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Date of this Version



Clinical Infectious Diseases 2012; 54(S5): S488–97; DOI: 10.1093/cid/cis231


Background. Salmonella enterica causes an estimated 1 million cases of domestically acquired foodborne illness in humans annually in the United States; Enteritidis (SE) is the most common serotype. Public health authorities, regulatory agencies, food producers, and food processors need accurate information about rates and changes in SE infection to implement and evaluate evidence-based control policies and practices.

Methods. We analyzed the incidence of human SE infection during 1996–2009 in the Foodborne Diseases Active Surveillance Network (FoodNet), an active, population-based surveillance system for laboratory-confirmed infections. We compared FoodNet incidence with passively collected data from complementary surveillance systems and with rates of SE isolation from processed chickens and egg products; shell eggs are not routinely tested. We also compared molecular subtyping patterns of SE isolated from humans and chickens.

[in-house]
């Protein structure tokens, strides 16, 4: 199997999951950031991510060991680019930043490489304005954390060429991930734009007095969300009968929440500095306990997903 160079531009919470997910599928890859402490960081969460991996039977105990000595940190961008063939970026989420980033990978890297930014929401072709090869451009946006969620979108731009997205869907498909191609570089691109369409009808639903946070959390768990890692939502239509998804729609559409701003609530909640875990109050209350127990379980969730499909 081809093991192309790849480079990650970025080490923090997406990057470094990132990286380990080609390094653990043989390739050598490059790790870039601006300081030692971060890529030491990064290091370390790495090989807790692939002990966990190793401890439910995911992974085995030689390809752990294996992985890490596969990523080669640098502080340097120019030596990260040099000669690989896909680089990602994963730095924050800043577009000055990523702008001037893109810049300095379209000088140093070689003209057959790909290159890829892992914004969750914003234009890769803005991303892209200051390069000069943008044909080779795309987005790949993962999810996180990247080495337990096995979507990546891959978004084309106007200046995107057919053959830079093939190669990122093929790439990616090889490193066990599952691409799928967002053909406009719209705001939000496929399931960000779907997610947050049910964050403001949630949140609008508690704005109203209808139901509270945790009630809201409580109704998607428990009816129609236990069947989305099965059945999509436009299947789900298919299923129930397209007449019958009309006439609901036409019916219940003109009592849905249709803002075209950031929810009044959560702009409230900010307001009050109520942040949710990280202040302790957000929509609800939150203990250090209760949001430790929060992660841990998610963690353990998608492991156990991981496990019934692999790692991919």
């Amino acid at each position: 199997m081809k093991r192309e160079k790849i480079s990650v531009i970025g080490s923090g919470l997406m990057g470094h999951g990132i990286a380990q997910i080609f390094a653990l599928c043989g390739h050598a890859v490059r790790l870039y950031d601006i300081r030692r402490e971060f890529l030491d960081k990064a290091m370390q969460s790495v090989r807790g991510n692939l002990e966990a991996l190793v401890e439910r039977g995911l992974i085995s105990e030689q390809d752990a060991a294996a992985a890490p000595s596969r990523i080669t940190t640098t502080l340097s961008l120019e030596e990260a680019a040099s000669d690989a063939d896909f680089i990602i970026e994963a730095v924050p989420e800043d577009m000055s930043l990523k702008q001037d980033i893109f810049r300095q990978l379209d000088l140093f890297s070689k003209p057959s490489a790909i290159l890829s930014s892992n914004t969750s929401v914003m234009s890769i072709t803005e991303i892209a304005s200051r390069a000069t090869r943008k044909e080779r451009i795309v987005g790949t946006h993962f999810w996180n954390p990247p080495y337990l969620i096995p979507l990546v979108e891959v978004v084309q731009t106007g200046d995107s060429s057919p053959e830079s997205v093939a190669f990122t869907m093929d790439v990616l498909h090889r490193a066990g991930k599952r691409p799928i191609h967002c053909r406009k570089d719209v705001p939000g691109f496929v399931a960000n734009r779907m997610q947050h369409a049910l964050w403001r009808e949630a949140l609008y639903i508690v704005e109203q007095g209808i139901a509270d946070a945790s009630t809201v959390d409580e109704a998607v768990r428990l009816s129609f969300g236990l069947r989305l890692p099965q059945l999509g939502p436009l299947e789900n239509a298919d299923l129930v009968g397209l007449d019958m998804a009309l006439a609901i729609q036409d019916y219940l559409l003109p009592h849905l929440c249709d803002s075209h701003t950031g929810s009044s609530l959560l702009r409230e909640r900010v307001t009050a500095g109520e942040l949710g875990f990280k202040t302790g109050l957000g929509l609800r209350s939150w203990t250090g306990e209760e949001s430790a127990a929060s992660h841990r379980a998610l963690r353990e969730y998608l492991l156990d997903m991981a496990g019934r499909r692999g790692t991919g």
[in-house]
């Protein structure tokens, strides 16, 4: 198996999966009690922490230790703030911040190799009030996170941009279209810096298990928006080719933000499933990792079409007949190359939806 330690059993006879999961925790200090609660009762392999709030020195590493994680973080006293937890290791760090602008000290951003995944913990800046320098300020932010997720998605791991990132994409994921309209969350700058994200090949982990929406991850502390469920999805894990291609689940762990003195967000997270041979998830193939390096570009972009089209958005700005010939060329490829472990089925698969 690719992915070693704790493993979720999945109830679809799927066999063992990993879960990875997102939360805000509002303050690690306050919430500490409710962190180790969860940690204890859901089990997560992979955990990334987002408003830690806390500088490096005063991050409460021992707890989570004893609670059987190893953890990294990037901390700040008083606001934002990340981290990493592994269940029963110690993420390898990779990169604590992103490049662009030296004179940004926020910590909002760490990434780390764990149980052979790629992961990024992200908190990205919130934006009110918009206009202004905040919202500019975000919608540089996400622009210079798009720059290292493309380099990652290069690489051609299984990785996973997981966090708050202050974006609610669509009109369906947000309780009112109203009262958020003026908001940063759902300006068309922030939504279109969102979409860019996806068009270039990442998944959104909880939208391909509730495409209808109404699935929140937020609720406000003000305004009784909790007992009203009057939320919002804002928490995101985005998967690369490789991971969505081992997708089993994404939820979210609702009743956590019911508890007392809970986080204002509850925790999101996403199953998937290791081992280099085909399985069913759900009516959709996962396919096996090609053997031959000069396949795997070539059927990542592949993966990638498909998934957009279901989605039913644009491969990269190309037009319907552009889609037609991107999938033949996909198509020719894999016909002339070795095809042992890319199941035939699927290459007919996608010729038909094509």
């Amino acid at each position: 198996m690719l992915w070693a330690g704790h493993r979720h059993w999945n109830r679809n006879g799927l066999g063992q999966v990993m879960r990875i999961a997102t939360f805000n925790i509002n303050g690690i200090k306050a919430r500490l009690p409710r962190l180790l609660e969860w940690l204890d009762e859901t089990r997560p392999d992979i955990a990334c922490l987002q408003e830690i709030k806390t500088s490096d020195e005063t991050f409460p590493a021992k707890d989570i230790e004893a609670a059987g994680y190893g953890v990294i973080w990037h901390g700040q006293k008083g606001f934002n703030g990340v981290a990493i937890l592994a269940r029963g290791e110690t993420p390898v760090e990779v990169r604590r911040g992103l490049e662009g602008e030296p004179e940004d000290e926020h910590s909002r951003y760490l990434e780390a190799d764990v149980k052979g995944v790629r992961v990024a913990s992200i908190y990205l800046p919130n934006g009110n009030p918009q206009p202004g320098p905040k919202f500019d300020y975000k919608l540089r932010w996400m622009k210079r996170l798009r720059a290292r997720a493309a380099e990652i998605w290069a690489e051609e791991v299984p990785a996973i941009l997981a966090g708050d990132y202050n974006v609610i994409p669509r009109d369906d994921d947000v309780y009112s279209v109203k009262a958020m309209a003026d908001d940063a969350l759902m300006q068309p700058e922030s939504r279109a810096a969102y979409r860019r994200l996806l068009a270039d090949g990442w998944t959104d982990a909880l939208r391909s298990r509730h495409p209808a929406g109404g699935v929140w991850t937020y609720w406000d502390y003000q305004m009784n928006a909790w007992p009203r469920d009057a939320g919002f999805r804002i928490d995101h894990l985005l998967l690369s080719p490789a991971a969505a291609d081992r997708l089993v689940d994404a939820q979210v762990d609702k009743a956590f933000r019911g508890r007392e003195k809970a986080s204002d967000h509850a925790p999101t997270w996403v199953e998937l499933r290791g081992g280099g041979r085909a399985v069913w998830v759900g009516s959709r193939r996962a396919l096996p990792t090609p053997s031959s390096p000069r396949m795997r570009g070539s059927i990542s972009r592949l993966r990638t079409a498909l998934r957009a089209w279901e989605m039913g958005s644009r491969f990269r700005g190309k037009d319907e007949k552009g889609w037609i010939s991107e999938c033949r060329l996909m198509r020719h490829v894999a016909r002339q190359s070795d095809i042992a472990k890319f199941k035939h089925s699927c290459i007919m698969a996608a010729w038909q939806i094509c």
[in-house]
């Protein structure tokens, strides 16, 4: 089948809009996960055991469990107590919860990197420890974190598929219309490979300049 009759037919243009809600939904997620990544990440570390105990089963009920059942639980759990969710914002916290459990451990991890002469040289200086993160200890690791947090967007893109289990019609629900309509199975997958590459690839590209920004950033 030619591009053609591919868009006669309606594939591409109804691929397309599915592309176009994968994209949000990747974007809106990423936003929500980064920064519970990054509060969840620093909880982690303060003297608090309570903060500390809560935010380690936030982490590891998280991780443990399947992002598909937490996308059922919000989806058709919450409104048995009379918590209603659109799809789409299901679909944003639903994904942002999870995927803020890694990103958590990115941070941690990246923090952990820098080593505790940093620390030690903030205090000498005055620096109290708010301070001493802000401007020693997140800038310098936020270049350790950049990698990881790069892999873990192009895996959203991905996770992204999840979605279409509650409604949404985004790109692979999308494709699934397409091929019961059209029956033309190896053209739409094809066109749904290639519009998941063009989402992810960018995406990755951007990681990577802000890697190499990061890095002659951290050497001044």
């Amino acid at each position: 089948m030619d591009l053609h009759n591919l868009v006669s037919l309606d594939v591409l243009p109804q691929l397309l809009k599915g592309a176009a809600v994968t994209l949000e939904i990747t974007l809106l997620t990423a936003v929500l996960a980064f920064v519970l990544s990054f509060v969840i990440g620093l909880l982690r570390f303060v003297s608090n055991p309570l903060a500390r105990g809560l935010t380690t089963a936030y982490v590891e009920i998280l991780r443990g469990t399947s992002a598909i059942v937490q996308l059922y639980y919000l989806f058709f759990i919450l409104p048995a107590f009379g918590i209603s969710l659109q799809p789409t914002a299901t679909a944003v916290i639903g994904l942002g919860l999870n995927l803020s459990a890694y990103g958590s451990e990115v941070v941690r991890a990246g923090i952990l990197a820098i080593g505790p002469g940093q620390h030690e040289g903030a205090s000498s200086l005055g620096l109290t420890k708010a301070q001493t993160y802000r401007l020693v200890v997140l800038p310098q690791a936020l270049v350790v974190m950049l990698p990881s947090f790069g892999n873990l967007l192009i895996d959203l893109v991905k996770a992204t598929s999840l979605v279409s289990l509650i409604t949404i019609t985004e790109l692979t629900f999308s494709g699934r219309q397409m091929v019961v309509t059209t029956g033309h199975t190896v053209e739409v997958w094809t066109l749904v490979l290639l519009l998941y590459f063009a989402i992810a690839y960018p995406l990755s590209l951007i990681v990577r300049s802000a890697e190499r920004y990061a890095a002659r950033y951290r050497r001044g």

Results. Since the period 1996–1999, the incidence of human SE infection in FoodNet has increased by 44%. This change is mirrored in passive national surveillance data. The greatest relative increases were in young children, older adults, and FoodNet sites in the southern United States. The proportion of patients with SE infection who reported recent international travel has decreased in recent years, whereas the proportion of chickens from which SE was isolated has increased. Similar molecular subtypes of SE are commonly isolated from humans and chickens.

Conclusions. Most SE infections in the United States are acquired from domestic sources, and the problem is growing. Chicken and eggs are likely major sources of SE. Continued close attention to surveillance data is needed to monitor the impact of recent regulatory control measures.

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